NC State lost in the first round of the NCAA Tournament to No. 8 Seton Hall, but he was limited due to foul trouble with only two points and two rebounds in 14 minutes of play.

Initially, he is the option to fill the void that Jessie Govan will leave, whether that is during this offseason or next. Already the team has lost power forward Marcus Derrickson

Yurtseven will just be another frontcourt talent for Ewing with the Hoyas.

It was widely reported that he was considering playing options, both in the United States and abroad before this announcement. Easily he has the talent to go in first round of the NBA Draft whichever year he declares.

On the same day, the Hoyas also announced the signing of four-star guard James Akinjo.

After historic season, Virginia's Tony Bennett named AP Coach of the Year


After historic season, Virginia's Tony Bennett named AP Coach of the Year

SAN ANTONIO -- Virginia coach Tony Bennett isn't going to waver from his foundation, whether it's the philosophy that built the Cavaliers into a contender or the big-picture perspective that helps him handle the sting of a historically improbable loss.

Both ends of that approach are fully on display now as he is named The Associated Press men's college basketball coach of the year.

Bennett won the honor Thursday after his Cavaliers set a program single-season record for wins, dominated the Atlantic Coast Conference and reached No. 1 in the AP Top 25 for the first time since the Ralph Sampson era. Yet that wildly successful season ended abruptly in the most unexpected way: with the Cavaliers falling to UMBC to become the first No. 1 seed to lose to a 16-seed in NCAA Tournament history.

"They experienced things a lot of guys don't," Bennett said in an interview with the AP. "That kind of success? Oh my gosh. And then that kind of loss? ... But again, their body of work deserves to be celebrated.

"And then so much of what society looks at -- it begs the question -- is it just about how you do in March? Or is it about the whole thing? It's a fair debate (on) what matters. But I told them: I wouldn't trade this team for anything. Even the experiences, as hard as they are, this is part of the process."

Bennett was the runaway winner for the award, which is being presented at the Final Four. He earned 50 of 65 votes from AP Top 25 writers with ballots submitted before the start of the NCAA Tournament.

Tennessee's Rick Barnes was second with five votes after leading the Volunteers to 26 wins and an NCAA bid despite being picked to finish 13th in the 14-team Southeastern Conference. First-year Ohio State coach Chris Holtmann was third with four votes.

This marks the second time Bennett has won the award, the other coming in 2007 when he was at Washington State.

In Bennett's ninth season, the Cavaliers (31-3) went from being picked to finish sixth in the ACC to winning the regular-season race by four games -- the first to win the ACC by that wide a margin since 2000. It then won the ACC Tournament to complete a 20-1 run against league opponents.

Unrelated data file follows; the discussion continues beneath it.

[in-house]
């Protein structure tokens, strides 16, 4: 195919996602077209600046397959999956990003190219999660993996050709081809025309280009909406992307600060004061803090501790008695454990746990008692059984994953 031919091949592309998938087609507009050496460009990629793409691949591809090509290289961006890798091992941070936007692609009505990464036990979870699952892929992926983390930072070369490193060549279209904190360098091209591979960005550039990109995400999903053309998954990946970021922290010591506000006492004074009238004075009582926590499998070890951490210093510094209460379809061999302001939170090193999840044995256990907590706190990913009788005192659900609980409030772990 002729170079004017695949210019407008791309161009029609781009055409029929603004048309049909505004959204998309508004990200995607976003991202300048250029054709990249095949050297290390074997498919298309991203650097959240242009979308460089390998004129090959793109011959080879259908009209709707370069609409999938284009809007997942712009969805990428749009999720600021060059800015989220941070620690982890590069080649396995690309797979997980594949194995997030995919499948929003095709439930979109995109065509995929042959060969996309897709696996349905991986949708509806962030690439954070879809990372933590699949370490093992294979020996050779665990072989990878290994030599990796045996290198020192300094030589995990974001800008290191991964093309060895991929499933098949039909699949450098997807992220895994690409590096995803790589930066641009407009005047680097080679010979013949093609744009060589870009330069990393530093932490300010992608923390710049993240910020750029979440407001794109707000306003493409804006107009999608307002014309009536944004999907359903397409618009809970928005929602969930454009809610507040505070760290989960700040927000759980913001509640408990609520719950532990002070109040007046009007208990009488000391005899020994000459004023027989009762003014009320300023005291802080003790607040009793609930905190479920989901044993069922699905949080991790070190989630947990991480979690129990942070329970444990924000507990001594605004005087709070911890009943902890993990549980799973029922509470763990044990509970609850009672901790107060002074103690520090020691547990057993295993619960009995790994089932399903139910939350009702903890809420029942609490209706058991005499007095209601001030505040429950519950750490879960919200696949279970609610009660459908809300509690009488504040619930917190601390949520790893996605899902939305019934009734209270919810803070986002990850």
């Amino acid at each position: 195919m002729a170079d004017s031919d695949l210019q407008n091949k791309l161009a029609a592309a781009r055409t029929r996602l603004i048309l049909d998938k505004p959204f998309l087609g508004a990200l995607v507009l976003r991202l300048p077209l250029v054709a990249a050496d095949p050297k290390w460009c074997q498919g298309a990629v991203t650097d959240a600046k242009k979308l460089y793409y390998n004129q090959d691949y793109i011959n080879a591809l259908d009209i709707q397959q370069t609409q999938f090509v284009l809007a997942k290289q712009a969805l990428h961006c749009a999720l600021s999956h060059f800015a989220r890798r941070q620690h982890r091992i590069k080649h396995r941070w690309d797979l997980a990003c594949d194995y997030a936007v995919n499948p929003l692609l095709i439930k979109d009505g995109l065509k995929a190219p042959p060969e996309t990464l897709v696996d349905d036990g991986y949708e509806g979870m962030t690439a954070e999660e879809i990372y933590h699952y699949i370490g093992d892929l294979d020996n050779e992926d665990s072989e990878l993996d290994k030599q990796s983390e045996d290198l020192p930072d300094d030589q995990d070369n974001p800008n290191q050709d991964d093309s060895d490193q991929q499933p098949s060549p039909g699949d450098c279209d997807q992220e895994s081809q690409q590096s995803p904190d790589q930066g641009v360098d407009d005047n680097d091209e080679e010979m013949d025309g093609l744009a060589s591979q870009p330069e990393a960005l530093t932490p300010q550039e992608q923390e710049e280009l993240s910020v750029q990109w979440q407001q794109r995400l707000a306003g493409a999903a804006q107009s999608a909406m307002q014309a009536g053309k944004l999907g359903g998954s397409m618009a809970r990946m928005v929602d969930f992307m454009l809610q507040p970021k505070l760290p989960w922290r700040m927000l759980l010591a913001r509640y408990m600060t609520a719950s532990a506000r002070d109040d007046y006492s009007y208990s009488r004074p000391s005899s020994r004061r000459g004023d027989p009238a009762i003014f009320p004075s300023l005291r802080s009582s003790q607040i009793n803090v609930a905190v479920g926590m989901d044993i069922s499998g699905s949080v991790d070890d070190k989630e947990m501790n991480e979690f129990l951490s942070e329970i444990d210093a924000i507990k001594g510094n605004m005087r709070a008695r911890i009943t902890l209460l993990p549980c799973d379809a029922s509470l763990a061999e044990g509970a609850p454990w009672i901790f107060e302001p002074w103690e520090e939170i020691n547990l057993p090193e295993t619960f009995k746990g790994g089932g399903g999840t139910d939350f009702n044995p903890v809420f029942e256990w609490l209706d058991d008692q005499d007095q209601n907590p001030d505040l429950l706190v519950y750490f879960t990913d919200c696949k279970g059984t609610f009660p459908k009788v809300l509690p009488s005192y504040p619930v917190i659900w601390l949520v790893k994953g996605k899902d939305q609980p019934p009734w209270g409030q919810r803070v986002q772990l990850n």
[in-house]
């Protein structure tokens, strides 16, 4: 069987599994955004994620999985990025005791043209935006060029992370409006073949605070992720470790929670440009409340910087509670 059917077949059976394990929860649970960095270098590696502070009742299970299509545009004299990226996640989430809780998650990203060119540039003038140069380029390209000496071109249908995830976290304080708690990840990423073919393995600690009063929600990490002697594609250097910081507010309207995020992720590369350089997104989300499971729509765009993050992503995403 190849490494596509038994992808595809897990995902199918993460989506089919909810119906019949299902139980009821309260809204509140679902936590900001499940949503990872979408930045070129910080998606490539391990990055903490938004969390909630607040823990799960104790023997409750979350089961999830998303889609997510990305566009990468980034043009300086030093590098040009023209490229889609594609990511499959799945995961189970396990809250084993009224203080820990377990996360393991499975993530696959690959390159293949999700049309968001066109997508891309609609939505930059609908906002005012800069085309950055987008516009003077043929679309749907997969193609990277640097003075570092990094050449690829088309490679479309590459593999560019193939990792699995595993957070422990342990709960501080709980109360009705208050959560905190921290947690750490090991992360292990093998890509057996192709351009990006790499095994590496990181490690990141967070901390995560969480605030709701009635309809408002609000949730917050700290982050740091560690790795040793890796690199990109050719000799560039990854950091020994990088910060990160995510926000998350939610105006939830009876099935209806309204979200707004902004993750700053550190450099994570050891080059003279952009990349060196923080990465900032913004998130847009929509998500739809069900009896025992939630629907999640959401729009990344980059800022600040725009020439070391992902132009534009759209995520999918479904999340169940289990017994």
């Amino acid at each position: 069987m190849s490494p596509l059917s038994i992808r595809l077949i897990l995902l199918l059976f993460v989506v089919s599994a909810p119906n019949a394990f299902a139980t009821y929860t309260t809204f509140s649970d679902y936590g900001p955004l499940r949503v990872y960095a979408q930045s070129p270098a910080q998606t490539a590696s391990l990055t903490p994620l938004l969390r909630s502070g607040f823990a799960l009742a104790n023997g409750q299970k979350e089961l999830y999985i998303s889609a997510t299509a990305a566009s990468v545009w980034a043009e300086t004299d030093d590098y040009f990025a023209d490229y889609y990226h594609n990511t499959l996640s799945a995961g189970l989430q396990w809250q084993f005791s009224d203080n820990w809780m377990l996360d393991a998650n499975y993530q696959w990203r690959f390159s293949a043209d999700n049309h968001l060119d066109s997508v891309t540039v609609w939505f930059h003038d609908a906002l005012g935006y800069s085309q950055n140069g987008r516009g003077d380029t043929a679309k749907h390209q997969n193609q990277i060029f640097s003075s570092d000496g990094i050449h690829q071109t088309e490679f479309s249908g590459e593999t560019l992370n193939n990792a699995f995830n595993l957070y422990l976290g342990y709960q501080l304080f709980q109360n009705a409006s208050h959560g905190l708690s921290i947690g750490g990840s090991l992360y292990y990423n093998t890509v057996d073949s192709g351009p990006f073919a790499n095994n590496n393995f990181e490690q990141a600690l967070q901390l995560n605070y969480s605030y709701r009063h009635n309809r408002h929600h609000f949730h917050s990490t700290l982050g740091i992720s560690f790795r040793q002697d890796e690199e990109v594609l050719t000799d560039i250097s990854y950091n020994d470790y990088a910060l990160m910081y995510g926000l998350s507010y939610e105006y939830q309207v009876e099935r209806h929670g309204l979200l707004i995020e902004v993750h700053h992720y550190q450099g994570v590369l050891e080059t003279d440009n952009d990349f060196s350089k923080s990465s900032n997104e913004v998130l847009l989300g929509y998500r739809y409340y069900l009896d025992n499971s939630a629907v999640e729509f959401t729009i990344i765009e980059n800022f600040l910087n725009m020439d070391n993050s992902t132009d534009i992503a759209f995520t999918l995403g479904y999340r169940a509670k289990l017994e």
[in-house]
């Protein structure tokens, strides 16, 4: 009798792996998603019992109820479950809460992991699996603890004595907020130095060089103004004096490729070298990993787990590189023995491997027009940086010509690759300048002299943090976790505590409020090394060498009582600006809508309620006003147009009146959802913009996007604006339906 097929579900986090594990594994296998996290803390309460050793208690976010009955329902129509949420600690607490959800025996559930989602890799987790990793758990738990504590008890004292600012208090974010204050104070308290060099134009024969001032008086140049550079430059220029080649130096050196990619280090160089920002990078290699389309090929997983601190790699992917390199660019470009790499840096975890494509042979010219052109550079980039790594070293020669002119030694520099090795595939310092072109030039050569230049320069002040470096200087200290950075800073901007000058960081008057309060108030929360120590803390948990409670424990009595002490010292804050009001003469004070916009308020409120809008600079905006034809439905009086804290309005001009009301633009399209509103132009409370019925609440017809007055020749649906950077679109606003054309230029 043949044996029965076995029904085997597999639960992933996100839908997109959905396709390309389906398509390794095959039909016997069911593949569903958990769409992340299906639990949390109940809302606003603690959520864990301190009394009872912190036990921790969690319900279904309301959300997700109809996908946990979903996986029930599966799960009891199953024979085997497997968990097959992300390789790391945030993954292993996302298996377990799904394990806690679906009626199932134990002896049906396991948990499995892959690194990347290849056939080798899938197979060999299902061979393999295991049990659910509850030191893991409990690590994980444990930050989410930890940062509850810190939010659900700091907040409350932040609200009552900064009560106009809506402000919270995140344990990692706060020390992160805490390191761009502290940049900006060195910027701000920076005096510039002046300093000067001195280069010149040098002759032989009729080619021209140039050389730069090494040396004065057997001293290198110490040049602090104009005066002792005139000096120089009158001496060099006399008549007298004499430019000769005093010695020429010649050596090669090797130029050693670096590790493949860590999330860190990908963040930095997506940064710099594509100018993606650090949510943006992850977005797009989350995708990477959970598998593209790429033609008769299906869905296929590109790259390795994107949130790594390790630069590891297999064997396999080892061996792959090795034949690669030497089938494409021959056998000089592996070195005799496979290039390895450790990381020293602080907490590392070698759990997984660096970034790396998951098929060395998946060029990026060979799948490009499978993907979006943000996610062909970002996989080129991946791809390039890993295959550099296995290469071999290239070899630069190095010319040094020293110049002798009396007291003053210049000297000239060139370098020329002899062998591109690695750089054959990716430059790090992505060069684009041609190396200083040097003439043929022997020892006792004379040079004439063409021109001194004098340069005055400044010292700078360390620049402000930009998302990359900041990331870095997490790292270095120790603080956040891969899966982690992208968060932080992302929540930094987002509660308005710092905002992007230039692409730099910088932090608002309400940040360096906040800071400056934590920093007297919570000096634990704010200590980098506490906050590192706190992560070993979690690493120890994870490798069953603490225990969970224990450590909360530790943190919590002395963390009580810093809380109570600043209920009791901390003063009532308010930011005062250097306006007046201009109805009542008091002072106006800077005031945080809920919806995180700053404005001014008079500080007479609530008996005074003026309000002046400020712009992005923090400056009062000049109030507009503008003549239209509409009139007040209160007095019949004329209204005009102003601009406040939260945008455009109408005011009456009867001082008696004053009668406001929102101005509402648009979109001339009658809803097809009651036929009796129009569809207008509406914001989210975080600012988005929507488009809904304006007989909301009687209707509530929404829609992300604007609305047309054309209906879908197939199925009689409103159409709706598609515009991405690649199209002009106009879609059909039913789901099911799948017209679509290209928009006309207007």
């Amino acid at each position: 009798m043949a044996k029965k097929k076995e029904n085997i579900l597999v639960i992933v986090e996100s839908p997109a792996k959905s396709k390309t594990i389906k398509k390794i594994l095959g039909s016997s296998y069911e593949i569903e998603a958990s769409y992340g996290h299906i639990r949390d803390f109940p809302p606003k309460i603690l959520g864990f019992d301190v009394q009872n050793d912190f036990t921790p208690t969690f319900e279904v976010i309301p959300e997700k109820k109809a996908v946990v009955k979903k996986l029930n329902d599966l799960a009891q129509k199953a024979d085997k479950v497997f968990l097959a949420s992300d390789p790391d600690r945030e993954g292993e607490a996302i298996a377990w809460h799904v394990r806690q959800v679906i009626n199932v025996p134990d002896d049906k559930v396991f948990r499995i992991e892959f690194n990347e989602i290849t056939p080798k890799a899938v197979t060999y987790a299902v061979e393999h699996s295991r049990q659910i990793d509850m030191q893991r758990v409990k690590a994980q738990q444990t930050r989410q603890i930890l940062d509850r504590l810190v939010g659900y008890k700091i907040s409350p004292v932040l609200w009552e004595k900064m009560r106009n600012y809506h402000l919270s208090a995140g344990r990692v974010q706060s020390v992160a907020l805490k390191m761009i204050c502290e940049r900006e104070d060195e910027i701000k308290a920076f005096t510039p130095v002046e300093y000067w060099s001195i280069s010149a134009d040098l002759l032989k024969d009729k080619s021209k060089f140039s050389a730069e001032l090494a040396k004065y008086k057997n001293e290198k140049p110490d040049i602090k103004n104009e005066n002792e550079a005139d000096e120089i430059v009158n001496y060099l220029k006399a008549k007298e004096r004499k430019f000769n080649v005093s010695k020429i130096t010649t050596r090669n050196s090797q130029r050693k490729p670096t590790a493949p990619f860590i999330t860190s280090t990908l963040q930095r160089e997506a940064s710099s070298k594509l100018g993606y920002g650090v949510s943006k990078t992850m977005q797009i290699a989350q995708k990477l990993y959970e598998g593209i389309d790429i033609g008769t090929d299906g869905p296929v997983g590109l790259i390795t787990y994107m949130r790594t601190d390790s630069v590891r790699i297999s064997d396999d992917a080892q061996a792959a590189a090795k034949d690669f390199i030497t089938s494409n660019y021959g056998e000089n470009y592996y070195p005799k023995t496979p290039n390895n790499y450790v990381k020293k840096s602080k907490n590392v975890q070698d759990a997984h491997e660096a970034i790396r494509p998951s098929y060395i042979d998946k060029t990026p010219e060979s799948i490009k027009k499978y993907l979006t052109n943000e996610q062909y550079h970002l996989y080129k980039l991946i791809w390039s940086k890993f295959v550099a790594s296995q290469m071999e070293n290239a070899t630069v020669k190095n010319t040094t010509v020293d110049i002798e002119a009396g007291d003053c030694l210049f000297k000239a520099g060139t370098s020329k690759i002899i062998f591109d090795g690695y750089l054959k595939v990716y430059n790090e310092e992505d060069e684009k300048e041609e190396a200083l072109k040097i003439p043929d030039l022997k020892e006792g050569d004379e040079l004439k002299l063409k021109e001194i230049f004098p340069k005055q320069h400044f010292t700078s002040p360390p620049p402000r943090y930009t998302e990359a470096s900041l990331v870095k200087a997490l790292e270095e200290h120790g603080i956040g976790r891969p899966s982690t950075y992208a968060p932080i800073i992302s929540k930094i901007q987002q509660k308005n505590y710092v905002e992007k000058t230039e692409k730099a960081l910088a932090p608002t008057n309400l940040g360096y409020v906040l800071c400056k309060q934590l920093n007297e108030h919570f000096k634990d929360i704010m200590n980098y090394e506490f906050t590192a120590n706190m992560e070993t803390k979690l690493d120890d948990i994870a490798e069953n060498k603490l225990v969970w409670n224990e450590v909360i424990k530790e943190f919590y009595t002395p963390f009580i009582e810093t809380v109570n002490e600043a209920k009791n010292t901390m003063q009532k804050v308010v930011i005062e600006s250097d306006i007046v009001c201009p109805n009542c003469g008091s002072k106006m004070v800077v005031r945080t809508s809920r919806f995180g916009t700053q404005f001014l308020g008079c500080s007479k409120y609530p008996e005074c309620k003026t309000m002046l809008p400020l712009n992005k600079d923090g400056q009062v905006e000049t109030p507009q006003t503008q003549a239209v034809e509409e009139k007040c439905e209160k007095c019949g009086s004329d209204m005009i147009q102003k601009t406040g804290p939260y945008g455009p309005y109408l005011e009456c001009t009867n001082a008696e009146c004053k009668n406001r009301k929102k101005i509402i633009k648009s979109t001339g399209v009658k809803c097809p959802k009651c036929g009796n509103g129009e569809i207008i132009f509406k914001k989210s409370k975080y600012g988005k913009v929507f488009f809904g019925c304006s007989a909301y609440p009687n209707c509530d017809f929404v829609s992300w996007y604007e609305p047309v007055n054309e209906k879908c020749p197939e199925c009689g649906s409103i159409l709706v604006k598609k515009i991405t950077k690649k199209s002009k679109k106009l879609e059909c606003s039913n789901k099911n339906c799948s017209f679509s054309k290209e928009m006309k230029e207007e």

Virginia also reached No. 1 in the AP Top 25 for the first time since December 1982 and stayed there the final five weeks of the regular season, the last two unanimously.

And yet, the 48-year-old coach knows much of the focus will be on how things ended: that 74-54 loss to the Retrievers while playing without ACC sixth man of the year De'Andre Hunter.

Dealing with a roster of players in pained disbelief, Bennett said he has told them that they have "an unbelievable captive audience" waiting to see how they would handle it.

"I said how you respond to this will matter to your mom and dads, to your brothers, your sisters, your friends," Bennett said. "If they see that you're not fake about it, that yeah, of course you're going to be discouraged and down after a loss like that, but that you're OK. You can live with it.

"I said: you don't know the power that that's going to have in their life and in your life."

Bennett said he appreciated other coaches offering support, which included Syracuse Hall of Famer Jim Boeheim noting: "If I could hire a coach in this country and I could get Tony Bennett, there would be nobody in second place."

He said he's still reviewing what worked and what didn't, but "certainly you don't overreact" by changing everything that had brought the Cavaliers to this point.

This is, after all, a program that has been a 1-seed three times in the past five seasons with three ACC regular-season titles.

And Bennett won't be deterred from chasing more, even if it means stumbling a few more times on the way to reaching his goals.

"You better have something beyond the opinion of man or just how you feel, because this stuff is fleeting," Bennett said.

"So that's where obviously my faith is everything to me. You hear people talk about their faith in the lord and the relationship with the people that they care about, their family and their trusted friends. Those things stand the test of time. And that's what you have to draw from. And then you move on."